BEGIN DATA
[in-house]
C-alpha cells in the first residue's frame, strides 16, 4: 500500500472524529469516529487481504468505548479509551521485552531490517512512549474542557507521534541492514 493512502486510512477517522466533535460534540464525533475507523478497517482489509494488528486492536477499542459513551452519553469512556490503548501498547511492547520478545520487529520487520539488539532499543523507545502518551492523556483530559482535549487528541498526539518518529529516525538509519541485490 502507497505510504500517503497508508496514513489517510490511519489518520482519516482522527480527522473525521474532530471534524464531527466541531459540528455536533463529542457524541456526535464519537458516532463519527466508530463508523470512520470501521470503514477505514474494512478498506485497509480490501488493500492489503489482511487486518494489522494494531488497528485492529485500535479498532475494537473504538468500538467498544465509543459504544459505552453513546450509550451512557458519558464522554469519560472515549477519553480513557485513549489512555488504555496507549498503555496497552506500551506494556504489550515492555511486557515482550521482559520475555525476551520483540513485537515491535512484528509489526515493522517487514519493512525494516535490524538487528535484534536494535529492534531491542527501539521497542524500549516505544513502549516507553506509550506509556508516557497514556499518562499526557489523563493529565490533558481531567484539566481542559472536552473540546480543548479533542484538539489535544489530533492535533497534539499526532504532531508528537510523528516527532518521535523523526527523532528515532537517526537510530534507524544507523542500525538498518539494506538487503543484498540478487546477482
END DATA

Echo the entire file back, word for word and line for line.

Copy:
[in-house]
C-alpha cells in the first residue's frame, strides 16, 4: 500500500472524529469516529487481504468505548479509551521485552531490517512512549474542557507521534541492514 493512502486510512477517522466533535460534540464525533475507523478497517482489509494488528486492536477499542459513551452519553469512556490503548501498547511492547520478545520487529520487520539488539532499543523507545502518551492523556483530559482535549487528541498526539518518529529516525538509519541485490 502507497505510504500517503497508508496514513489517510490511519489518520482519516482522527480527522473525521474532530471534524464531527466541531459540528455536533463529542457524541456526535464519537458516532463519527466508530463508523470512520470501521470503514477505514474494512478498506485497509480490501488493500492489503489482511487486518494489522494494531488497528485492529485500535479498532475494537473504538468500538467498544465509543459504544459505552453513546450509550451512557458519558464522554469519560472515549477519553480513557485513549489512555488504555496507549498503555496497552506500551506494556504489550515492555511486557515482550521482559520475555525476551520483540513485537515491535512484528509489526515493522517487514519493512525494516535490524538487528535484534536494535529492534531491542527501539521497542524500549516505544513502549516507553506509550506509556508516557497514556499518562499526557489523563493529565490533558481531567484539566481542559472536552473540546480543548479533542484538539489535544489530533492535533497534539499526532504532531508528537510523528516527532518521535523523526527523532528515532537517526537510530534507524544507523542500525538498518539494506538487503543484498540478487546477482